Stocks To Sell

SBUX Sell Alert: Starbucks Stock Is Likely to Get Worse Before It Gets Better

Investors beware. Starbucks (NASDAQ:SBUX) is likely has further to fall before it hits bottom. Starbucks stock is down 25% over the last 12 months, including an 18% drop so far this year.

The share price has barely moved since 2019. Value investors may consider buying Starbucks stock at its 52-week low. It’s a mistake because shares are likely to worsen before improving.

Compounding Problems

Starbucks most recent earnings print was an ugly one that sent the company’s stock down 12% in a day. The results showed compounding problems that led the coffee chain to lower its forward guidance.

Seattle-based Starbucks reported EPS of 68 cents, which missed the consensus forecast of 79 cents among analysts. Revenue also missed the target, coming in at $8.56 billion versus estimates of $9.13 billion.

Global sales were down 2% from a year ago, while same-store sales fell 4% as traffic at Starbucks cafes declined 6% in the quarter. Analysts were anticipating same-store sales growth of 1%.

Worse, Starbucks reported declining same-store sales and customer traffic across all regions and markets. It isn’t one isolated area that is a trouble spot. Sales are falling everywhere for the company.

Starbucks Stock Goes from Bad to Worse

In the U.S., customer foot traffic at Starbucks decreased 7% year-over-year. In China, Starbucks’ second-largest market, same-store sales plunged 11% from a year earlier. The bad news was spread far and wide.

Management blamed the poor results on consumers pulling back on discretionary spending as prices rise to counter inflation, as well as on slowing economies such as China.

The look ahead at Starbucks wasn’t any better. The company lowered its forecast for 2024 earnings and revenue, saying that its outlets are likely to continue underperforming for several more quarters as the current slowdown shows no signs of reversing.

Starbucks now expects revenue growth in the low single digits this year, down from its prior forecast of 10% growth. Profit growth is forecast to be flat compared to a previous forecast of 15% to 20% growth.

Internal Strife

In an unusual development that media and analysts took to be a sign of internal strife at Starbucks, former longtime CEO Howard Schultz publicly rebuked the current management team after the company’s disastrous first-quarter earnings.

Schultz, who ran Starbucks on-and-off for a total of 25 years, took to social media to state that “The stores require a maniacal focus on the customer experience, through the eyes of a merchant. The answer does not lie in data, but in the stores.”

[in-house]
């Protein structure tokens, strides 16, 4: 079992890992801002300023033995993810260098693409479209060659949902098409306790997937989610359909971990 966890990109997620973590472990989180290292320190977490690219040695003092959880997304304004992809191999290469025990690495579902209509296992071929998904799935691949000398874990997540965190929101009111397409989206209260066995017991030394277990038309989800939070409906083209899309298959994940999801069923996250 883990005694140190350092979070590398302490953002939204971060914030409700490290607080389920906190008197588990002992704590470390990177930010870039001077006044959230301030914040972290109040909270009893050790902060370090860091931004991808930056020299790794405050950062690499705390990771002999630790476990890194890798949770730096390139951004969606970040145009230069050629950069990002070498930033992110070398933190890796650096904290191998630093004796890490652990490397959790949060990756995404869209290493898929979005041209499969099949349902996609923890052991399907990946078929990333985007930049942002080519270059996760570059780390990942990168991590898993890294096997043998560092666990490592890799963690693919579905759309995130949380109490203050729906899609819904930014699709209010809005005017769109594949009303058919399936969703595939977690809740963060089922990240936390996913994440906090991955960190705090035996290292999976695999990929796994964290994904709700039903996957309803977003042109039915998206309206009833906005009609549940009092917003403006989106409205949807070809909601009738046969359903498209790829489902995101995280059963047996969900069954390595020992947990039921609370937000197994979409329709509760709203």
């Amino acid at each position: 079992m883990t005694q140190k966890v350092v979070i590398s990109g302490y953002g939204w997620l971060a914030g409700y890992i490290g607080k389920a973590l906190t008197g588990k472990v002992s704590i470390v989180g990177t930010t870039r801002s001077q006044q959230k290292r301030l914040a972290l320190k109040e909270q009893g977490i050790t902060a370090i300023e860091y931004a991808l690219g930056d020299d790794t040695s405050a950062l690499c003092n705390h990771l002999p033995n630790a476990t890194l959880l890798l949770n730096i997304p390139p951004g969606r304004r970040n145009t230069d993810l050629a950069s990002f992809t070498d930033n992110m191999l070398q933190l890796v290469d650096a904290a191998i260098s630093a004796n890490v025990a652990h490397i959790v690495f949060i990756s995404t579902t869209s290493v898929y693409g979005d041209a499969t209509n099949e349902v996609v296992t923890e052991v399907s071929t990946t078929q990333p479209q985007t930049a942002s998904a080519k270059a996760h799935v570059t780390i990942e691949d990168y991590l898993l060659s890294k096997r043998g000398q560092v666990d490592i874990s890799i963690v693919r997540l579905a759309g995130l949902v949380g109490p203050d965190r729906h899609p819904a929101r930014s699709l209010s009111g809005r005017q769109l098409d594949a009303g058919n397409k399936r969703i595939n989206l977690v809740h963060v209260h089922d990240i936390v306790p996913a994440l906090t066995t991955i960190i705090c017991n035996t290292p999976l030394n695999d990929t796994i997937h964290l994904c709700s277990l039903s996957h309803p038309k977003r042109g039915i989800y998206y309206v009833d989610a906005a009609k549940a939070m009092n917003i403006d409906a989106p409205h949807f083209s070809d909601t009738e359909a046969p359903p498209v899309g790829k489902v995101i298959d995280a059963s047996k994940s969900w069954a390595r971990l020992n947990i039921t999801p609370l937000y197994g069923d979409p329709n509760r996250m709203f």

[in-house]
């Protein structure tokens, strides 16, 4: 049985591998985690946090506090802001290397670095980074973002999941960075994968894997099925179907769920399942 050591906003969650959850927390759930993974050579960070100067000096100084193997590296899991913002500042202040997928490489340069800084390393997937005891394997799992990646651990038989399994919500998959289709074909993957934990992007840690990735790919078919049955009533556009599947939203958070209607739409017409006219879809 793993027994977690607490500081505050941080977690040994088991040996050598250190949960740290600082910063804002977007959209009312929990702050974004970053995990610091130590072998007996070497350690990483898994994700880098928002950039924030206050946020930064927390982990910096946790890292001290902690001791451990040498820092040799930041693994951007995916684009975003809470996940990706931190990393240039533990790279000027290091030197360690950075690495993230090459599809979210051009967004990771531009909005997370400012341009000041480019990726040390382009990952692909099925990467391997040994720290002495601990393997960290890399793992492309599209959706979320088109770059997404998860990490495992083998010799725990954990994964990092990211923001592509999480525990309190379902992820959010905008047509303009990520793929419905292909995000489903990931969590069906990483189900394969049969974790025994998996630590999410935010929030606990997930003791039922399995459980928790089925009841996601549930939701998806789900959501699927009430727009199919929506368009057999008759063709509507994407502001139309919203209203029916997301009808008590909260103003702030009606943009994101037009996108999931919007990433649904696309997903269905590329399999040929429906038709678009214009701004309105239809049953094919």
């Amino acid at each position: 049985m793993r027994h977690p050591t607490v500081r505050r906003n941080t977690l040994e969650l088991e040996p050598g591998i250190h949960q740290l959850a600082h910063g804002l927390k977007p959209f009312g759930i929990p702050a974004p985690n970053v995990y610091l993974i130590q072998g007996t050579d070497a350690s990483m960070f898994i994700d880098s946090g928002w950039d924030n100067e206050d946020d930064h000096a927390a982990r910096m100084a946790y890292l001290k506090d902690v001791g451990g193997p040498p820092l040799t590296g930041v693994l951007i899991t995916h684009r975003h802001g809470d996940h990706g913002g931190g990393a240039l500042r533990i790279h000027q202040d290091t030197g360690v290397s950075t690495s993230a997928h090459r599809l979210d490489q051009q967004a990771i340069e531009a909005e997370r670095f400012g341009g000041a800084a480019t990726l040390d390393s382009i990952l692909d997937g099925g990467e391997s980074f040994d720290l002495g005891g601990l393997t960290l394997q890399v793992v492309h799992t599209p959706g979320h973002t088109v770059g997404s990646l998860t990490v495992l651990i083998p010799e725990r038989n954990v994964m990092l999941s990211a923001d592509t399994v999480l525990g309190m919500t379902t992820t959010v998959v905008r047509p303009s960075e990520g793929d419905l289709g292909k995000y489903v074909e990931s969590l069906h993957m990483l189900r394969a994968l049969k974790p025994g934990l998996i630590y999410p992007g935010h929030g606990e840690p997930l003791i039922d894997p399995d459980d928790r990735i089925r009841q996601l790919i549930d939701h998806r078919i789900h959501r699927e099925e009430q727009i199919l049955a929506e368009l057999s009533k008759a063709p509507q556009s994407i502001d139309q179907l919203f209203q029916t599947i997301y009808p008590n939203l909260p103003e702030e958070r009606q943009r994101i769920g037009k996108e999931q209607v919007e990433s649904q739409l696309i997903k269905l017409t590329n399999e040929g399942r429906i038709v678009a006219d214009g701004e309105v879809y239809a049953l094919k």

While the company didn’t respond publicly to Schultz’s criticism, the incident generated a lot of media headlines. Beyond Schultz’s personal views, Starbucks is dealing with another internal problem.

That would be ongoing efforts by staff to unionize. At last count, workers have voted to unionize at more than 370 Starbucks stores in the U.S. So far, none of those stores has reached a labor agreement with the company.

Labor Unrest

It was reported a few months back Starbucks has restarted talks with Workers United, the union that is organizing employees at its U.S. stores, and said that they are willing to negotiate labor contracts.

That approach is a reversal for Starbucks, which has fought unionization drives since workers at a Starbucks location in Buffalo, New York voted to form a union in 2021.

The number of stores seeking to unionize remains relatively small given that Starbucks operates 38,000 locations worldwide. If collective agreements are reached at some stores, Starbucks may face costly labor deals.

Federal courts have ordered Starbucks to reinstate workers who were fired after leading unionization efforts, and the National Labor Relations Board has issued more than 100 complaints against Starbucks for unfair labor practices in recent years.

Sell Starbucks Stock

There might come a time when it makes sense to buy Starbucks stock. But that time is not now. The company is dealing with a worldwide slowdown in sales of its pricey lattes and cappuccinos.

The pain is being felt broadly, and the company has telegraphed that it will continue for several more quarters. There also appears to be internal dissension within Starbucks and a union drive has momentum.

Given all the problems and bleak outlook, investors should steer clear of this once mighty coffee chain. Starbucks stock is not a buy.

On the date of publication, Joel Baglole did not have (either directly or indirectly) any positions in the securities mentioned in this article. The opinions expressed in this article are those of the writer, subject to the Publishing Guidelines.

Joel Baglole has been a business journalist for 20 years. He spent five years as a staff reporter at The Wall Street Journal, and has also written for The Washington Post and Toronto Star newspapers, as well as financial websites such as The Motley Fool and Investopedia.

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